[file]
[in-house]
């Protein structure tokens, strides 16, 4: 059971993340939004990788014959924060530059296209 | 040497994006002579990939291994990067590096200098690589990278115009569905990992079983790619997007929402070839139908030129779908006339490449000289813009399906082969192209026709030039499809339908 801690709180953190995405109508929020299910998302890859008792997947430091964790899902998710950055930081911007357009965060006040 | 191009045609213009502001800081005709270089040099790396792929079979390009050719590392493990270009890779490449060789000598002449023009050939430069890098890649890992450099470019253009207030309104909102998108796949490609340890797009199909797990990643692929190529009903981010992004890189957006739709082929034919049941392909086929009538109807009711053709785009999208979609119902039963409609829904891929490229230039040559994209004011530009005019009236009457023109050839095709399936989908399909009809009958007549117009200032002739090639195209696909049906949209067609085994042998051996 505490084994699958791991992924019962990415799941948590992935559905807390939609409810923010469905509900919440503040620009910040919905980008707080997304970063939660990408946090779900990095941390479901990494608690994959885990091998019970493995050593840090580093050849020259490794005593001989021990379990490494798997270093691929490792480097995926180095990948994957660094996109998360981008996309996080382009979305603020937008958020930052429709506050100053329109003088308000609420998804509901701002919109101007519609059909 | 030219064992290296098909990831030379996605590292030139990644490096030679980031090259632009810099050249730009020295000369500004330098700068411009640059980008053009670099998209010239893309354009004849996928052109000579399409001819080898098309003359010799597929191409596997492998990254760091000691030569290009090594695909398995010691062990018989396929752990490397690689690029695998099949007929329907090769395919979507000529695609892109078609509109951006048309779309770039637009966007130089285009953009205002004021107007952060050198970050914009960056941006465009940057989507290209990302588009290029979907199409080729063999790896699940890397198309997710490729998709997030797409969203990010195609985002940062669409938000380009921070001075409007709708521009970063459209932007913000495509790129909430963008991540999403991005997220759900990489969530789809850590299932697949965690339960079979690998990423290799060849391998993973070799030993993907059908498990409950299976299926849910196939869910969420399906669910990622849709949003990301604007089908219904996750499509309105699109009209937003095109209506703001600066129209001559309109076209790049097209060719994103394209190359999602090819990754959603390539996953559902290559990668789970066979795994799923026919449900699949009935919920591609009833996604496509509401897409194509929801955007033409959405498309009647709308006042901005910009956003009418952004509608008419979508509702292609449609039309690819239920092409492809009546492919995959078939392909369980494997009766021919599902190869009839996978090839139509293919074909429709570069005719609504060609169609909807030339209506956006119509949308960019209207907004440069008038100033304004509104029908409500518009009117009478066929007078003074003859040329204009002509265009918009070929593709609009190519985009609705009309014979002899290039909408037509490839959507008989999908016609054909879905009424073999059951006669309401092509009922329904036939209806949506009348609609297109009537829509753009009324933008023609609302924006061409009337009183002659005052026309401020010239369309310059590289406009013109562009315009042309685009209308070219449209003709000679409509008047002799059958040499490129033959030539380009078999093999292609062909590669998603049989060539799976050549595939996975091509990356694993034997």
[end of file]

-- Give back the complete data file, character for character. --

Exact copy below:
[in-house]
């Protein structure tokens, strides 16, 4: 059971993340939004990788014959924060530059296209 | 040497994006002579990939291994990067590096200098690589990278115009569905990992079983790619997007929402070839139908030129779908006339490449000289813009399906082969192209026709030039499809339908 801690709180953190995405109508929020299910998302890859008792997947430091964790899902998710950055930081911007357009965060006040 | 191009045609213009502001800081005709270089040099790396792929079979390009050719590392493990270009890779490449060789000598002449023009050939430069890098890649890992450099470019253009207030309104909102998108796949490609340890797009199909797990990643692929190529009903981010992004890189957006739709082929034919049941392909086929009538109807009711053709785009999208979609119902039963409609829904891929490229230039040559994209004011530009005019009236009457023109050839095709399936989908399909009809009958007549117009200032002739090639195209696909049906949209067609085994042998051996 505490084994699958791991992924019962990415799941948590992935559905807390939609409810923010469905509900919440503040620009910040919905980008707080997304970063939660990408946090779900990095941390479901990494608690994959885990091998019970493995050593840090580093050849020259490794005593001989021990379990490494798997270093691929490792480097995926180095990948994957660094996109998360981008996309996080382009979305603020937008958020930052429709506050100053329109003088308000609420998804509901701002919109101007519609059909 | 030219064992290296098909990831030379996605590292030139990644490096030679980031090259632009810099050249730009020295000369500004330098700068411009640059980008053009670099998209010239893309354009004849996928052109000579399409001819080898098309003359010799597929191409596997492998990254760091000691030569290009090594695909398995010691062990018989396929752990490397690689690029695998099949007929329907090769395919979507000529695609892109078609509109951006048309779309770039637009966007130089285009953009205002004021107007952060050198970050914009960056941006465009940057989507290209990302588009290029979907199409080729063999790896699940890397198309997710490729998709997030797409969203990010195609985002940062669409938000380009921070001075409007709708521009970063459209932007913000495509790129909430963008991540999403991005997220759900990489969530789809850590299932697949965690339960079979690998990423290799060849391998993973070799030993993907059908498990409950299976299926849910196939869910969420399906669910990622849709949003990301604007089908219904996750499509309105699109009209937003095109209506703001600066129209001559309109076209790049097209060719994103394209190359999602090819990754959603390539996953559902290559990668789970066979795994799923026919449900699949009935919920591609009833996604496509509401897409194509929801955007033409959405498309009647709308006042901005910009956003009418952004509608008419979508509702292609449609039309690819239920092409492809009546492919995959078939392909369980494997009766021919599902190869009839996978090839139509293919074909429709570069005719609504060609169609909807030339209506956006119509949308960019209207907004440069008038100033304004509104029908409500518009009117009478066929007078003074003859040329204009002509265009918009070929593709609009190519985009609705009309014979002899290039909408037509490839959507008989999908016609054909879905009424073999059951006669309401092509009922329904036939209806949506009348609609297109009537829509753009009324933008023609609302924006061409009337009183002659005052026309401020010239369309310059590289406009013109562009315009042309685009209308070219449209003709000679409509008047002799059958040499490129033959030539380009078999093999292609062909590669998603049989060539799976050549595939996975091509990356694993034997």